Conservation for Kids

We all want our children to grow up with a passion for preserving our rich natural resources and remarkable wild places for future generations.  The best way to instill a life-long love for the natural world is to give a child real-life, hands-on experiences outdoors.  Kids love to climb trees, pick flowers, and catch frogs!

Unfortunately today's eco trends are often characterized by a sterile, hands-off philosophy.  According to many in green crowd, the less human involvement the better.  Unfortunately that doesn't work for kids! 

Nor does constant environmental alarmism.  In his powerful little book BEYOND ECOPHOBIA, David Sobel details how well-intentioned, but misguided curriculum designed to introduce elementary students to acid rain, global warming, pollution and other environmental issues, actually causes children to feel hopeless and dis-empowered. Because the problems seem overwhelming to the students, they tend to disengage from nature altogether. Sobel goes on to point out that a young child must be given the “opportunity to bond with the natural world, to learn to love it and feel comfortable in it, before being asked to heal its wounds.”

Teddy Roosevelt, widely regarded as the father of conservation, was an avid naturalist as a child. The family housekeeper once complained about the snapping turtle young “Teedie” brought home and tethered to the washroom sink! Teddy Roosevelt went on to create the United States Forest Service, establish five National Parks, 18 National Monuments, and 51 Federal Bird Sanctuaries.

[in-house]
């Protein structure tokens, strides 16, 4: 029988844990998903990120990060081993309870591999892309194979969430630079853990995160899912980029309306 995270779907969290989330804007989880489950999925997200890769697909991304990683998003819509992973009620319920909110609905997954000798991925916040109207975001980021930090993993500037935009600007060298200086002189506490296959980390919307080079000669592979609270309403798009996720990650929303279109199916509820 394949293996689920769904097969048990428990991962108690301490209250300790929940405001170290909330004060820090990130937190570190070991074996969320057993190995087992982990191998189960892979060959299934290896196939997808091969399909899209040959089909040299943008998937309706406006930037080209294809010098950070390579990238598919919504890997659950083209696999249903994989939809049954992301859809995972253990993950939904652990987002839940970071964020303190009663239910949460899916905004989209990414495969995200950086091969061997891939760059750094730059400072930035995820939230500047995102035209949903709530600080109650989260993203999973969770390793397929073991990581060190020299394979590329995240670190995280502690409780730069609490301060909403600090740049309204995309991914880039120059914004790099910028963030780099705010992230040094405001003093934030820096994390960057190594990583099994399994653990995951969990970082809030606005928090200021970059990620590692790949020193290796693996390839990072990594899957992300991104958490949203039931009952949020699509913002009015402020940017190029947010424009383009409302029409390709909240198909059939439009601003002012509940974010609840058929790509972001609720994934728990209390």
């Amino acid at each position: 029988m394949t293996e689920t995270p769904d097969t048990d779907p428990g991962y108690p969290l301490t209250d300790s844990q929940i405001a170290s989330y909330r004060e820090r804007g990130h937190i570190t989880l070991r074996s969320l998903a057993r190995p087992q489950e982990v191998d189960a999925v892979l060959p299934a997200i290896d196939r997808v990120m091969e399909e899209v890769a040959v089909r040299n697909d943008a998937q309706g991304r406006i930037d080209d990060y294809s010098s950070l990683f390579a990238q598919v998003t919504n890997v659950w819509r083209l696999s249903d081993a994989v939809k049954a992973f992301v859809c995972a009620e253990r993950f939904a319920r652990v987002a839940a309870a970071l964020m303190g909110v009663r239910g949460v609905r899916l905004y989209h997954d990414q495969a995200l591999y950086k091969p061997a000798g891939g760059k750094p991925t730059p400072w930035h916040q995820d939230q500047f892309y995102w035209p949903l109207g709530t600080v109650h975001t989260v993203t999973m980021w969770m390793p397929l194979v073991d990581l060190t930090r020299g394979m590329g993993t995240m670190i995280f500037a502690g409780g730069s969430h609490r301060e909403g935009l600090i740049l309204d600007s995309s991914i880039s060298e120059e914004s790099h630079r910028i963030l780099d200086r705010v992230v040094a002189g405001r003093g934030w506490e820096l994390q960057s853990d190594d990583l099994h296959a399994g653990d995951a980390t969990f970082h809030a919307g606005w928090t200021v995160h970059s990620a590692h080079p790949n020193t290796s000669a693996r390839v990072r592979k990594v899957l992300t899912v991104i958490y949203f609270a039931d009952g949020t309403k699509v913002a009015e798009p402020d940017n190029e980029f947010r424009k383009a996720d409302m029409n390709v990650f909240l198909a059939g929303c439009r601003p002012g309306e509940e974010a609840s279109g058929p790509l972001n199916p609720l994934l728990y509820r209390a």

Here are some suggestions for helping your child develop a strong bond with the natural world:

  • Get your child outdoors early and often.
  • Allow unstructured play time outdoors.
  • Make time for experiencing nature together with your child.
  • Find places where your child can pick flowers, feed chipmunks, catch frogs, and collect rocks.
  • Go easy on alarming environmental issues.
  • Visit National Parks, Wildlife Refuges, and other notable preserves.
  • Assist your child in building a collection of rocks, shells, or other items of interest.
  • Teach your child outdoor skills such as tracking, recognizing bird calls, identifying rocks, and interpreting roadside geology.
  • Read stories to your child about animals and their lives in the wild.

Children that learn to love nature and the outdoors when they are young are likely to be good stewards of the earth when they are older.  And, who knows,  your child may grow up to be the next Teddy Roosevelt!